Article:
• My EV charger is a myenergi Zappi, not the cheapest EV charger you can get, but integrates with your electricity supply and solar to calculate how much energy your house is using, compares that to the solar output, and diverts the excess into your car (in "ECO" mode). Not all EV chargers do this, and although you could get paid for your exported generation to the grid, I can't see the point in that.

  • I did NOT go for a home battery. The costs for these ranged from £5k-£10k for up to 13KWH, which would keep the house going for a day or so, but I couldn't justify the cost to myself. Also, battery prices are still falling now people are embracing the technology more readily, so I'm gambling that costs will be less in the future and will install then. USD prices for batteries since 1990 below, and can imagine it'll still continue for a while yet.

My commercial justification

  • If I am using around 1KWH during the day on average when the sun is out (lets say on average 8am to 6pm = 10 hours), then that is costing me about £1.50pd in electricity

  • My solar will generate between 1KWH and 3KWH once installed, so I'll cover most of my usage during the day and still have a bit to spare (£1.50pd saving - woohoo!)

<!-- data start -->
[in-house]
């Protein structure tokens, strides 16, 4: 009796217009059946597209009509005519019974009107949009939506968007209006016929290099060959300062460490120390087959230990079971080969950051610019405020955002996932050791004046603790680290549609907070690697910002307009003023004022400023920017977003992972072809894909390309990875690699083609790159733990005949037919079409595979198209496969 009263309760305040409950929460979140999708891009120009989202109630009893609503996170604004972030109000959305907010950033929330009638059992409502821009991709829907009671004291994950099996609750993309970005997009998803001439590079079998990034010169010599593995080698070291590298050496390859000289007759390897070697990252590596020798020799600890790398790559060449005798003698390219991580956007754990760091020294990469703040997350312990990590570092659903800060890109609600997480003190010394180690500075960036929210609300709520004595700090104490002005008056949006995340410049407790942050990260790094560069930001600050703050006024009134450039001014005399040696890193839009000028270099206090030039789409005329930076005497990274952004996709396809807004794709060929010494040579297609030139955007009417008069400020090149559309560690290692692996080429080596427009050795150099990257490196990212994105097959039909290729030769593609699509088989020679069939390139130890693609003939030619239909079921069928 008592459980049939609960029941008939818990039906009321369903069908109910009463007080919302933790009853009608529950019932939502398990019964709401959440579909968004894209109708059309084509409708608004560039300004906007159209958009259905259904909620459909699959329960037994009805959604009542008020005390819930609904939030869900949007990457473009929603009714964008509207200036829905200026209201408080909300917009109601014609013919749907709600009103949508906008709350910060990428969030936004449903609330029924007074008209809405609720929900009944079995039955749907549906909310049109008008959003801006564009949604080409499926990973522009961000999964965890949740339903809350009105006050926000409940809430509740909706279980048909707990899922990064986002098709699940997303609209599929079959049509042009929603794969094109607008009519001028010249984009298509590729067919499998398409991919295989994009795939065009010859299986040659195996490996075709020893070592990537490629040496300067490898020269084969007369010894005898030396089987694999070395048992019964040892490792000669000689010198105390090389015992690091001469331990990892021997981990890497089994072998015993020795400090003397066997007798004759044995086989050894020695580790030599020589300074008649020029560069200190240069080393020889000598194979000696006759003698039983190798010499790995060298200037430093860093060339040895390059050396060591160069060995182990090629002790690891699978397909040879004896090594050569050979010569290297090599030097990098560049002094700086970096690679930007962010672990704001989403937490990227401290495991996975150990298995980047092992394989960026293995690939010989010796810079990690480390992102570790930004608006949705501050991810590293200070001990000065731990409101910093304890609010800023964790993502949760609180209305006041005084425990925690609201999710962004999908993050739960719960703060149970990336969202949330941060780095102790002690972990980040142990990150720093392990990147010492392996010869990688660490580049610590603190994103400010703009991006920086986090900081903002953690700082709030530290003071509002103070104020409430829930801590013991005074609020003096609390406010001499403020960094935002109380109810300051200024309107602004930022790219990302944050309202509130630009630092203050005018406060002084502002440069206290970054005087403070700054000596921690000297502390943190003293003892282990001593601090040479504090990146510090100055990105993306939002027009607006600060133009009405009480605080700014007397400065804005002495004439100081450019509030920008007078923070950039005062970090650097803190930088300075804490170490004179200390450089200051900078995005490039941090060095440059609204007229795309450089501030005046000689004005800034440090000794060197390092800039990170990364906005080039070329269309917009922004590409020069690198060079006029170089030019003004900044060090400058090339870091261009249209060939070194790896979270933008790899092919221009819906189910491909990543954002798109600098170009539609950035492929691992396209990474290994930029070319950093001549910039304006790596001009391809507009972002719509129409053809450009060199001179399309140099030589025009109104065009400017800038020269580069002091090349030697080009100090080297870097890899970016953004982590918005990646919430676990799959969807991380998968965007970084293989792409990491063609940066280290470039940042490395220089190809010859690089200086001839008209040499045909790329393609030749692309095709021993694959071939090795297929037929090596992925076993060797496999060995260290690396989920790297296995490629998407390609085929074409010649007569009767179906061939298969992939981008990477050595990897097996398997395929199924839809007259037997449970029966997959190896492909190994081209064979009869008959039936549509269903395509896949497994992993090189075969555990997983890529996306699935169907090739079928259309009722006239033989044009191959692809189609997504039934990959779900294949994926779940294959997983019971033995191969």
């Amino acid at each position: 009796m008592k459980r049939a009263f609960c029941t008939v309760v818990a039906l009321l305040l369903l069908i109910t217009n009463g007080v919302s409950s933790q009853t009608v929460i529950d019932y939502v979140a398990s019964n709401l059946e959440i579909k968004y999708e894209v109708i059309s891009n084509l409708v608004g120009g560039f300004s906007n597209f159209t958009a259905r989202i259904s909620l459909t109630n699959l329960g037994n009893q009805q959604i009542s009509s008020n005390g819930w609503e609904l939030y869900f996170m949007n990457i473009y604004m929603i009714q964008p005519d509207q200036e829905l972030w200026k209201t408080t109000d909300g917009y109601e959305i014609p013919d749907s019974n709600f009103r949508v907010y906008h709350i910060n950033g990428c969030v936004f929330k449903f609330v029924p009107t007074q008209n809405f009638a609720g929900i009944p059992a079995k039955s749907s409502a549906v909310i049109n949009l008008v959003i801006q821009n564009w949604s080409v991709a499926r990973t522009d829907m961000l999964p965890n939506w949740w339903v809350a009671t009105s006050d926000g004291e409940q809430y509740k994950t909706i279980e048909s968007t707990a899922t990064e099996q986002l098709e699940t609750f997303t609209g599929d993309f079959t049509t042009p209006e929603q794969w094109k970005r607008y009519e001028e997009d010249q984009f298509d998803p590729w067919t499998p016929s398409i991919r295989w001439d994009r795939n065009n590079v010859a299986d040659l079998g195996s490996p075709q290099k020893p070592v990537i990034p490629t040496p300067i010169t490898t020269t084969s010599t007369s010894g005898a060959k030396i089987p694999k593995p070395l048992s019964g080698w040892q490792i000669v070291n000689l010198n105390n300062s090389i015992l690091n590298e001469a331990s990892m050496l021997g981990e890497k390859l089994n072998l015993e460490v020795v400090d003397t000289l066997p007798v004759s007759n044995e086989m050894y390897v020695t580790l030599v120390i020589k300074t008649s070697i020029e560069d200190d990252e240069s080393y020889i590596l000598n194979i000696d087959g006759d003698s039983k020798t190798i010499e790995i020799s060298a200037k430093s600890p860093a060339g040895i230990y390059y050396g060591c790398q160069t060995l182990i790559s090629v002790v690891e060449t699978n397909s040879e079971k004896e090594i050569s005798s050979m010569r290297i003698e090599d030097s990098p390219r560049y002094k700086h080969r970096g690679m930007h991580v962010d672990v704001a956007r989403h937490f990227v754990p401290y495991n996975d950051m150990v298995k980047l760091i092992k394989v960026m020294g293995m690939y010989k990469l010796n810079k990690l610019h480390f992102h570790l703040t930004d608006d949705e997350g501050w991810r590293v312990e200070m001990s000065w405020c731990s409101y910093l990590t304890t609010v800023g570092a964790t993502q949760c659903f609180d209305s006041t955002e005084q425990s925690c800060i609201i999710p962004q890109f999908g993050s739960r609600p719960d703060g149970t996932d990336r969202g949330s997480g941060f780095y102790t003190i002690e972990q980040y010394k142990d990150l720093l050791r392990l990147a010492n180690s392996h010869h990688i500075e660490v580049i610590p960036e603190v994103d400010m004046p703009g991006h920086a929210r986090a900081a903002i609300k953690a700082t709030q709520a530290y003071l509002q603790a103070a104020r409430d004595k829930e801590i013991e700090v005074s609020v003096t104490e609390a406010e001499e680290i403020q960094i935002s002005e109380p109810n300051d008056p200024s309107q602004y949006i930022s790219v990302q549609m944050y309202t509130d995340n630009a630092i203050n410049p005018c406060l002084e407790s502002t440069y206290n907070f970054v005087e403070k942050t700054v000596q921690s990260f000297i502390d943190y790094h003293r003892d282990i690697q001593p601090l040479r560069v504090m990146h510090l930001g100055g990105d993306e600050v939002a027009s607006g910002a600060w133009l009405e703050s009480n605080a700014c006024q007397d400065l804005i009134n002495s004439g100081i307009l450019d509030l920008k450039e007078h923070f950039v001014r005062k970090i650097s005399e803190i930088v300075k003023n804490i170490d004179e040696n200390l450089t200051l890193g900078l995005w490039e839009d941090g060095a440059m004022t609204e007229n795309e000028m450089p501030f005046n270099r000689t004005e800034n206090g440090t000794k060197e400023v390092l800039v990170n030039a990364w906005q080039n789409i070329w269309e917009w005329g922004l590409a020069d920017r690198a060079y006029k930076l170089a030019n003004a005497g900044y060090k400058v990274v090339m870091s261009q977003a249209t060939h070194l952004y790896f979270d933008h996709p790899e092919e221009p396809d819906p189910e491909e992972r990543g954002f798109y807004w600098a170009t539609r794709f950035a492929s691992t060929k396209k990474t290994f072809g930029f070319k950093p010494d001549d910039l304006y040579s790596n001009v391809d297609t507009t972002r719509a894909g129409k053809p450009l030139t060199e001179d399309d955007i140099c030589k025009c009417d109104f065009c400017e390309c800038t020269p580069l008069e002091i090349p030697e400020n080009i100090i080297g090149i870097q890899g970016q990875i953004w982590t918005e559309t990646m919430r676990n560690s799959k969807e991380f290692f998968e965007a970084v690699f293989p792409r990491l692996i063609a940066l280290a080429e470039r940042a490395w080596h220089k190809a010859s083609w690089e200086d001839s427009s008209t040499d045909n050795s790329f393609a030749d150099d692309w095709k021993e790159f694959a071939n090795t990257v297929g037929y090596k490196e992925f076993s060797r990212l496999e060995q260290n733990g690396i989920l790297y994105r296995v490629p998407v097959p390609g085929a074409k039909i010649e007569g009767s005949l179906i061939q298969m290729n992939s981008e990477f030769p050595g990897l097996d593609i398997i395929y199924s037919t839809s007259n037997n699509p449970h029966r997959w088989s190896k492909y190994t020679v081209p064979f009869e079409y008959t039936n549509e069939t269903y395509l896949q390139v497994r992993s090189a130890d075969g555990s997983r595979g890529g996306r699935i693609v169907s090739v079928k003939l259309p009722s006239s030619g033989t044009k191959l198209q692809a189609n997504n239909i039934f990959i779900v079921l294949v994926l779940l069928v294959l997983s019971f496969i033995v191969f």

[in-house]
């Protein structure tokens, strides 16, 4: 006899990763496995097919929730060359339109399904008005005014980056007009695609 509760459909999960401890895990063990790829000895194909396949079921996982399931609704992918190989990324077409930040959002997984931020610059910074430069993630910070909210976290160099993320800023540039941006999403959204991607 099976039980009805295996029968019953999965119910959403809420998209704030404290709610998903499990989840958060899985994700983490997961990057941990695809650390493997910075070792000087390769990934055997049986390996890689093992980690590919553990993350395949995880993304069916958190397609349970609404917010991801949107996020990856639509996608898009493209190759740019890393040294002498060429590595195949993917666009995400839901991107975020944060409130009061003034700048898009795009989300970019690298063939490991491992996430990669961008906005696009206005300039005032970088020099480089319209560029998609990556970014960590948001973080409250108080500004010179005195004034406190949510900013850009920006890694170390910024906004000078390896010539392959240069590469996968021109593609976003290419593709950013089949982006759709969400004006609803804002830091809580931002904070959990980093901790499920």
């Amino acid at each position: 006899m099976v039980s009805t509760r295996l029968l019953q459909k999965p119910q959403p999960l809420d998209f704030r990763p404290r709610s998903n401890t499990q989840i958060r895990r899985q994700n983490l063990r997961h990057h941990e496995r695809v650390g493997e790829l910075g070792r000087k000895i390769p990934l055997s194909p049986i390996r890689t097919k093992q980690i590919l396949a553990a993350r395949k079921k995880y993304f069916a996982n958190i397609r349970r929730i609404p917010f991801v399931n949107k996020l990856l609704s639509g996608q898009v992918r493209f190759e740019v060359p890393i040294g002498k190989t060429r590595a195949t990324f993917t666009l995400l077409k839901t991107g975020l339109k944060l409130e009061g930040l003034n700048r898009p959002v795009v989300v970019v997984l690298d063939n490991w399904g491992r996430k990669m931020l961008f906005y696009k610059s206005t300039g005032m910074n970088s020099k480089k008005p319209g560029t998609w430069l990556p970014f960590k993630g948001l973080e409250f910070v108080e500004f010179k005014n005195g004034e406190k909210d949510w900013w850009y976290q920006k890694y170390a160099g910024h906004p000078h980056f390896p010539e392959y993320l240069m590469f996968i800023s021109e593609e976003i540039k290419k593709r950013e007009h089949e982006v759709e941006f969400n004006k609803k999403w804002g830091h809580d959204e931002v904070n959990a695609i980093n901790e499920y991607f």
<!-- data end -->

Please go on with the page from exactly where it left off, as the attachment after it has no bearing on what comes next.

• The excess I'm not using, will charge the car up. It'll never completely charge the car, but lets assume I can divert 10KWH into the car, that'll save me about £1.50pd of over night charging

  • So £3pd saved, or about £100pm. A £6k outlay will pay for itself in about 5-6 years, assuming the cost of electricity doesn't increase (unlikely), tax on electricity doesn't increase (unlikely).

  • In reality however, this was never about the cost for me personally. It feels like the right thing to do, its about the same cost that I would have spent on the summer holiday I haven't had for two years because of COVID, and it gives me some energy independence in what is likely to be a turbulent market over the coming years.


Where am I now with it?

  • It is being installed this week. I hope it all goes ok and my understanding is sound. Will update this when I've had it a few months (through the winter 2021) to see how we're doing.